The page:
These doubtful worries about “Am I a christian?” should be salved and comforted by the proclamation of the Gospel and a reminder of one’s baptism.. not as a ‘lucky christian rabbits foot”, but as the Bible teaches, an appeal to a clear conscience before God. Knowing that it is God who declares the ungodly to be righteous because of Christ.

  4. Nice work, Mr. Gordon.

    Thanks!

  5. Whoa… This book sounds like it could be bad news. Listening to some other clips, this seems to be a classic theology of glory, as others have pointed out. The emphasis is on “are we doing it right or good enough” rather than on what God has done.

    If he were to claim his emphasis is on God’s work, then he is saying “If God hasn’t transformed you enough, you aren’t a Christian yet.” Bad news.

    While I agree with James that “faith without works is dead,” that doesn’t mean you can judge if someone’s “really a Christian” based on a lack of external works alone. This thinking seems to run parallel to the Calvinist’s quandary, “am I persevering enough?” It all leads to anxiety and the destruction of the gospel.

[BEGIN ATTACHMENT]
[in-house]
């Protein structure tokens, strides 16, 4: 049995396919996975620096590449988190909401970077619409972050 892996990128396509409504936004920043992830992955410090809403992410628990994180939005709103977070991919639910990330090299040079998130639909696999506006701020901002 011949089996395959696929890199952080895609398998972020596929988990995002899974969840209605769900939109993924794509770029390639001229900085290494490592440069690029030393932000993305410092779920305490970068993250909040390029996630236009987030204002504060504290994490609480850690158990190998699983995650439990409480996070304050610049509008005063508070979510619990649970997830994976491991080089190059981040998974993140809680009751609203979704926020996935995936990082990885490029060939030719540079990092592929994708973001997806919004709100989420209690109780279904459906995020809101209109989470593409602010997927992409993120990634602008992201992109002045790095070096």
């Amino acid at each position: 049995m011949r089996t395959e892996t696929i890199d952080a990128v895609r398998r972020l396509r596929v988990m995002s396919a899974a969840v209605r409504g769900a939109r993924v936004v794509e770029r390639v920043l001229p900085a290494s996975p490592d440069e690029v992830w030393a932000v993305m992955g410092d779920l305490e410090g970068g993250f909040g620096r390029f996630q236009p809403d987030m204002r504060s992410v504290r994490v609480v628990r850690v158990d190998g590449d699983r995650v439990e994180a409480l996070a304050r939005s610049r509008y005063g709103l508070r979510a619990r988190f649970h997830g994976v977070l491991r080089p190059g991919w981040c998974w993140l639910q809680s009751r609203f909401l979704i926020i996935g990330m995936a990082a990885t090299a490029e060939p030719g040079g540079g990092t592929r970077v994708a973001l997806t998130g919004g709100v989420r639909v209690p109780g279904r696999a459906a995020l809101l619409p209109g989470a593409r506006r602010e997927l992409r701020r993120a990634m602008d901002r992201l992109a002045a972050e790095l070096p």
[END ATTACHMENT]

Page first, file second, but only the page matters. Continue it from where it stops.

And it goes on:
6. Very well said, Alden!

    “It all leads to anxiety and the destruction of the gospel.”

  7. Any certainty we think we have by looking at ourselves is an illusion. Our certainty is in the external word of promise – alone. Either you are free in Christ or you are not. It’s all or nothing. Now watch the “yeah buts” come out of the woodwork.

  8. Amen, Pastor Mark!

    I think most of the ‘yeah but-ers’ have left this blog for more self-focused pastures.

    But one or two may chime in yet.

  9. I would’ve given you guys a “yeah but” 1 year or so ago… come to think of it I’m tempted to now… but I won’t. I get enough over at the GC blog.

  10. Right, Mitch.

    That place is “yeah but” central!

  11. A gospel which depends on us in any way is no Gospel at all.

  12. Thanks, A! Spot on!

    Off to work.

  13. Well… that doesn’t mean that you can just….

  14. I know I’m a Christian because I’ve felt Jesus. I’ve seen him move in me, and that he is alive and hasn’t given up on me. Oh and because I give 20% of my income to my mega-church (just kiddin’ bout that one)